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Steelers should consider looking at nose tackle in NFL Draft

A great nose tackle can help a defense in a multitude of ways. Should this be a position the Steelers should address in the NFL draft? If they do, there's a certain player who could fill that role.

Tim Heitman-USA TODAY Sports

There's two things Pittsburgh fans consider necessities that every Steelers team needs to possess.

A strong rushing attack, and a nasty, hard-hitting defense predicated on making a quarterback's life a living nightmare.

While Le'Veon Bell and Pittsburgh's offensive line has kept the Steelers' rushing attack among the best in the NFL, the Steelers' defense is looking to regain their place among the league's better defenses in 2015.

In the era of high-octane passing offenses, it's more important now than ever to have a strong pass rush. More often than not, this was an issue in 2014, as Pittsburgh finished 26th in the NFL with 33 sacks. They sacked Drew Brees just once in the Saints 35-32 win over Pittsburgh in Week 13 when the defense watched Brees throw for five touchdowns. Pittsburgh's defense got to Joe Flacco just once as well in the the Steelers 30-17 loss to Baltimore in the Wild Card round of the AFC Playoffs as Flacco riddled Pittsburgh's defense for 18 completions and two touchdown passes.

Out of the teams' 33 sacks in '14, newly retired Jason Worilds was tied for the team lead with 7.5 sacks. James Harrision was the only other Steeler besides Cameron Hayward to tally over five sacks last season, recording 5.5 in 11 games.

Steelers fans know the importance of what having a stellar nose tackle can do for a defense, especially in regards to putting pressure on the quarterback. It's no surprise some of the strongest defensive units in Steelers history were when the team had strong nose tackles and defensive ends who provided a constant push up the middle to collapse the pocket.

In the 1970's it was defensive tackle Ernie Holmes, while nose guard Joel Steed played the key role in Pittsburgh becoming "Blitzburgh" in the 1990's. Five-time Pro Bowler Casey Hampton's impact on the Steelers defense earlier in this century is well-documented, as the Steelers finished in the top-five in total defense in 10 of Hampton's 12 seasons, with Pittsburgh's defense ranking No.1 overall six times.

After finishing No.1 in overall defense in each of Hampton's last two seasons, Pittsburgh's defense slipped to 13th overall in 2013, it's worst standing in a decade. The defense finished 18th in total defense last season, and it's continued lack of consistent pressure on opposing quarterbacks ultimately led to their demise in the playoffs.

While the Steelers brass has made no secret about their desire to draft a defensive back with their No. 22 pick in the NFL Draft, the team should also consider the benefits of obtaining a strong nose tackle who has a chance make an immediate impact.

One such player is nose tackle Malcom Brown, who hails from Hampton's alma mater, the University of Texas. A projected first round pick, Brown started each of the Longhorns games over the past two seasons, and despite facing double teams early and often last season, he managed to make 64 tackles (14 for loss) to go with 6.5 sacks.'s draft assessment of Brown is very positive, stating that the 6'4'' Brown "definitely passes the eye test with a tall, wide frame and carries his 315-325 pound frame very well, showing easy movement skills. Brown looks natural on his feet with the range and redirection skills to make plays away from the line of scrimmage.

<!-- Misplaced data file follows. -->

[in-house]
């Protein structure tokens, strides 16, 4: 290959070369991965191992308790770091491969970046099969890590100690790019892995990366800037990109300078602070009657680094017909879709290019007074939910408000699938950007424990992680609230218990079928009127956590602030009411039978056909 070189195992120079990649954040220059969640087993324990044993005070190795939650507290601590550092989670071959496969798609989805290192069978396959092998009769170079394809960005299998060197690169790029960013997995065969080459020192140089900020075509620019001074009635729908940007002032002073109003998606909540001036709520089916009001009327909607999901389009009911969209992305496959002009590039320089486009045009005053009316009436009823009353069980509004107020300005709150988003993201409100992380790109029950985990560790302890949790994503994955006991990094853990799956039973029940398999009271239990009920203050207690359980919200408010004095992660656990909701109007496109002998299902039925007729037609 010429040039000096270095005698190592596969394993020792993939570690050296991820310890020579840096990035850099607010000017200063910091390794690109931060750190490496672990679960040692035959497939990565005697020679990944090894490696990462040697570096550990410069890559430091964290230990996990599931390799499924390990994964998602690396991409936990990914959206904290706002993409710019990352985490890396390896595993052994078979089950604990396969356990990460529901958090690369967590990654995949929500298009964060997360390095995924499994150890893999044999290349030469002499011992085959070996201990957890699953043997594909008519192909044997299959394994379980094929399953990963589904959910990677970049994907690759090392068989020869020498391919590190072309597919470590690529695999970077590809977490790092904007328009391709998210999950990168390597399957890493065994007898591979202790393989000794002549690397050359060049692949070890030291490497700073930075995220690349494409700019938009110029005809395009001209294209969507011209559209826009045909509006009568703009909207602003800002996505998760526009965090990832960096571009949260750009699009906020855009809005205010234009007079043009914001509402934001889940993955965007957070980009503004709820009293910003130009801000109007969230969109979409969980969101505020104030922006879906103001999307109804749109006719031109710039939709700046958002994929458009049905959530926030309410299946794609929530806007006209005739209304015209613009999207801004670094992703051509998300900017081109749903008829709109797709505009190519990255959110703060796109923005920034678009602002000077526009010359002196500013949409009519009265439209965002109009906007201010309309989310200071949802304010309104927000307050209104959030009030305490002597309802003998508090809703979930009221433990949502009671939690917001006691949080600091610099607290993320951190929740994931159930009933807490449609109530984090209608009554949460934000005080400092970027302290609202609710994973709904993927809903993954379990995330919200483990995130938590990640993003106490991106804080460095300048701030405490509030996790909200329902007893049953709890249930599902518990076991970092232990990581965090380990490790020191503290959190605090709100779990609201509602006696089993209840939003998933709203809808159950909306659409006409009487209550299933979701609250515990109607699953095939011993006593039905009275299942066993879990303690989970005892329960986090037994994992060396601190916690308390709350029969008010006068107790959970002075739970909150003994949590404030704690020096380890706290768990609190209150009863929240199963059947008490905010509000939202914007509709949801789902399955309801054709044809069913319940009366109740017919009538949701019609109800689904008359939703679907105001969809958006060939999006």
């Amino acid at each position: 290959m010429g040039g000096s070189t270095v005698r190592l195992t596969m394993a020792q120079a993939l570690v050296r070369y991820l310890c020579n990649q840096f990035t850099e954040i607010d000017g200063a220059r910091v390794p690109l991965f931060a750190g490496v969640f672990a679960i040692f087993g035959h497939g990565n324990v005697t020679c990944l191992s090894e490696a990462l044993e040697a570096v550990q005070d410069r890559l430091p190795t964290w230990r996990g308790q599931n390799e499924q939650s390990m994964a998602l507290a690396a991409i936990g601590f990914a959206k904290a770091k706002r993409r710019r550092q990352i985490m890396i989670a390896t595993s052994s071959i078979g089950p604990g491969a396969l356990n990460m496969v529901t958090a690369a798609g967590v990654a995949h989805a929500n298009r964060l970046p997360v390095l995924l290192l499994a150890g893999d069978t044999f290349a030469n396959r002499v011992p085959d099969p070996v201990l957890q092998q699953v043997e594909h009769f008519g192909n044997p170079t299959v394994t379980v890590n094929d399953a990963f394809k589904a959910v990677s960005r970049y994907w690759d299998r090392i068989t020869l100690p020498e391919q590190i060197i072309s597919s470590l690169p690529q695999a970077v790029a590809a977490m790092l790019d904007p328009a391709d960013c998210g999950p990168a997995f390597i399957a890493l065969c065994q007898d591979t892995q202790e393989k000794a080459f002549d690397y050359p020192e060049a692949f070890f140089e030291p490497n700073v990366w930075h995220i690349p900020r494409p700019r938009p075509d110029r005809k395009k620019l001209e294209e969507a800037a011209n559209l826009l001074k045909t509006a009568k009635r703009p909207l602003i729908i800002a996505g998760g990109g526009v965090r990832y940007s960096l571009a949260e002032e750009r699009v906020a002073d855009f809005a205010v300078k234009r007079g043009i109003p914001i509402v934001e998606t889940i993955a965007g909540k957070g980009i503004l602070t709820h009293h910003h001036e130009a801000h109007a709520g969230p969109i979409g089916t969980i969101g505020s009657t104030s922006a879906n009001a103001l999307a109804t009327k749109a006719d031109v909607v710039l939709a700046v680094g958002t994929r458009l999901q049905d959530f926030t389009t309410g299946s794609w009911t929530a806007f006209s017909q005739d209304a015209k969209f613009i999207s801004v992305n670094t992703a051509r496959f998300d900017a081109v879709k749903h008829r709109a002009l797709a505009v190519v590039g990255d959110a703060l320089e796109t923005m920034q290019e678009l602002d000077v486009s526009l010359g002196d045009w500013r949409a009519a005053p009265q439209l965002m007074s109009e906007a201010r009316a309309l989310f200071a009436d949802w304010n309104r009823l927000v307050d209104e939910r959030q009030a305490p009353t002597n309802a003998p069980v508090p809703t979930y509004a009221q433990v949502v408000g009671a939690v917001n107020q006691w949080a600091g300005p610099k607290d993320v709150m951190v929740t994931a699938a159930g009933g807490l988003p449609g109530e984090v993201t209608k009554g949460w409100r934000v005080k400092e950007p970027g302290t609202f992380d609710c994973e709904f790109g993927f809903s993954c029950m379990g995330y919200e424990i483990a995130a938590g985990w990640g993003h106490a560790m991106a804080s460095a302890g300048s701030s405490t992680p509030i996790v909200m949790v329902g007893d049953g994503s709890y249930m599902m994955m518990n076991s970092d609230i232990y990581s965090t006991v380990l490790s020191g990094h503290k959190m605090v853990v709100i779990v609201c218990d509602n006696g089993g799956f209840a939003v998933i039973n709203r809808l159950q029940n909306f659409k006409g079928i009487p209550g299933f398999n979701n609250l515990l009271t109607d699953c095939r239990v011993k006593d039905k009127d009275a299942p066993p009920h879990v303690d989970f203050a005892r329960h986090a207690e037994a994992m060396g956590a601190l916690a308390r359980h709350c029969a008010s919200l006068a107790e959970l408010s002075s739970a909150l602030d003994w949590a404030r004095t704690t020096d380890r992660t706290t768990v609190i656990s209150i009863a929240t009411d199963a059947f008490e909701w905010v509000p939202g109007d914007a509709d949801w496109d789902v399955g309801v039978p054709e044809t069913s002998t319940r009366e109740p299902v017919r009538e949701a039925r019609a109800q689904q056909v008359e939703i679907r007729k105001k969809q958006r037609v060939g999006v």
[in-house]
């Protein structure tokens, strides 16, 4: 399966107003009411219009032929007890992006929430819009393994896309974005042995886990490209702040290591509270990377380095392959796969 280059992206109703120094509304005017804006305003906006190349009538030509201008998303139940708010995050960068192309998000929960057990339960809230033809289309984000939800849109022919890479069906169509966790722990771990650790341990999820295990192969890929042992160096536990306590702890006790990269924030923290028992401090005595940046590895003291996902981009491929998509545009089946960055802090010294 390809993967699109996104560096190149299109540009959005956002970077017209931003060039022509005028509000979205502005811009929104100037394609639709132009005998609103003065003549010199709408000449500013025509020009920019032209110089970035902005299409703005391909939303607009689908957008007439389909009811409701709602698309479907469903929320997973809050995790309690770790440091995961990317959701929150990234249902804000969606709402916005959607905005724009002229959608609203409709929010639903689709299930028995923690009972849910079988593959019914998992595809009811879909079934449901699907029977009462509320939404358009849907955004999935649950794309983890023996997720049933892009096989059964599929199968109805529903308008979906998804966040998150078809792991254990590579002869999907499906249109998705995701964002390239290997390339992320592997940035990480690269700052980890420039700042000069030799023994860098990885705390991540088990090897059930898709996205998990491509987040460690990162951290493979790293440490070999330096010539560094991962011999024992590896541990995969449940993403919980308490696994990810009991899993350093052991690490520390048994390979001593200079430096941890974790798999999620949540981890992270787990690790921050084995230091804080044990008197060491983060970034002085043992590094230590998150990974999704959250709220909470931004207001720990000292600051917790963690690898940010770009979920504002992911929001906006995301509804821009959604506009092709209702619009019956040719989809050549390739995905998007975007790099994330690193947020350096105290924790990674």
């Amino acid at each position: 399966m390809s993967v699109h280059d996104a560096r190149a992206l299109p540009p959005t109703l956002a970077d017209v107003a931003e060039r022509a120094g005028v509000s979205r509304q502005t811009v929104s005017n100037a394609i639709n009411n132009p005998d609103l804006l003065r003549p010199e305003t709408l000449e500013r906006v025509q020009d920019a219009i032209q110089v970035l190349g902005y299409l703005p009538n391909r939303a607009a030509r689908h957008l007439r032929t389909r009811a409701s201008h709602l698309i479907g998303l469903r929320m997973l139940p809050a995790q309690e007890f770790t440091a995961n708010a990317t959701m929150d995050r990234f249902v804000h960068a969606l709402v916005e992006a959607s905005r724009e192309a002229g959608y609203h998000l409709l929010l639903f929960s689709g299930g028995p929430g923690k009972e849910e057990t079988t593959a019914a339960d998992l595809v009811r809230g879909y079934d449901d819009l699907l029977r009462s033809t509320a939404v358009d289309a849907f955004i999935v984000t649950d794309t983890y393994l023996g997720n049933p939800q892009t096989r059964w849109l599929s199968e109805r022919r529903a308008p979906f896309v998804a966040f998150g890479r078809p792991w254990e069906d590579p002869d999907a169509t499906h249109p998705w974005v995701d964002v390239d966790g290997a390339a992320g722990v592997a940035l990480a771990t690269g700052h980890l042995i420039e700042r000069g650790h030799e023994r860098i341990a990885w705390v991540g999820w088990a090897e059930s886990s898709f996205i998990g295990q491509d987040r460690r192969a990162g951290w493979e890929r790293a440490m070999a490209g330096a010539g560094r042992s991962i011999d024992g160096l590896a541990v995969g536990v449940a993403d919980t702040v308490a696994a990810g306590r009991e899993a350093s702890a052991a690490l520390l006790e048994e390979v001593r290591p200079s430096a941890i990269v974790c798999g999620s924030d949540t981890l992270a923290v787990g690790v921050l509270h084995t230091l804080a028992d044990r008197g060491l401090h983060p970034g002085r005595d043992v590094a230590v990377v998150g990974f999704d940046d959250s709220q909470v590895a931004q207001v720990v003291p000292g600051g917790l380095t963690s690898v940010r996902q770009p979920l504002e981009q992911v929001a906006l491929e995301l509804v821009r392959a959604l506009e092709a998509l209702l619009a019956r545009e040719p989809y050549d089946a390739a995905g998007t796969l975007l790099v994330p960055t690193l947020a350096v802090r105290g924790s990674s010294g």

"Frequently among the quickest off the ball, showing the ability to penetrate and create havoc on behind the line of scrimmage. Brown locates the ball quickly, keeping his eyes up even as he is fighting through multiple blockers and works hard to get to the action, spinning and sliding to get involved. Gets his hands up in passing lanes, showing good body control and timing on his leaps to bat passes down at the line of scrimmage (six over his career). Still developing talent whose best football appears to be ahead of him."

Brown's highlight tape at Texas more than reinforces his high draft reviews. Throughout the video, Brown showcases his deceptive speed, quick feet and his ability to fend off double teams to harass opposing quarterbacks. A facet of Brown's game that won't appear on the stat sheet is the motor that Brown seems to play with on every snap. Hall-of-Fame safety Ronnie Lott used to call them "woo hits", hard hits on the opposition that cased that reaction from players and fans alike. Brown delivers "woo hits" throughout the video that included his lick on on the unsuspecting quarterback at the 1:04 mark. It looks as if Brown plays with a controlled aggression and fury that could be infectious on his teammates. Brown could bring a nasty attitude to the defense not seen since Joey Porter roamed the field in the Black and Gold.

Pressure is the name of the game in today's NFL. Just ask Peyton Manning about such a thing in regards to Pittsburgh's defensive dominance in the team's playoff upset of the Colts back in 2005. It all starts up front, and if the Steelers can pair defensive linemen Stephon Tuitt and Hayward with an ace at nose tackle, Pittsburgh could possess one of the best young defensive lines in football, which could go a long way in bringing the Steelers defense back to prominence.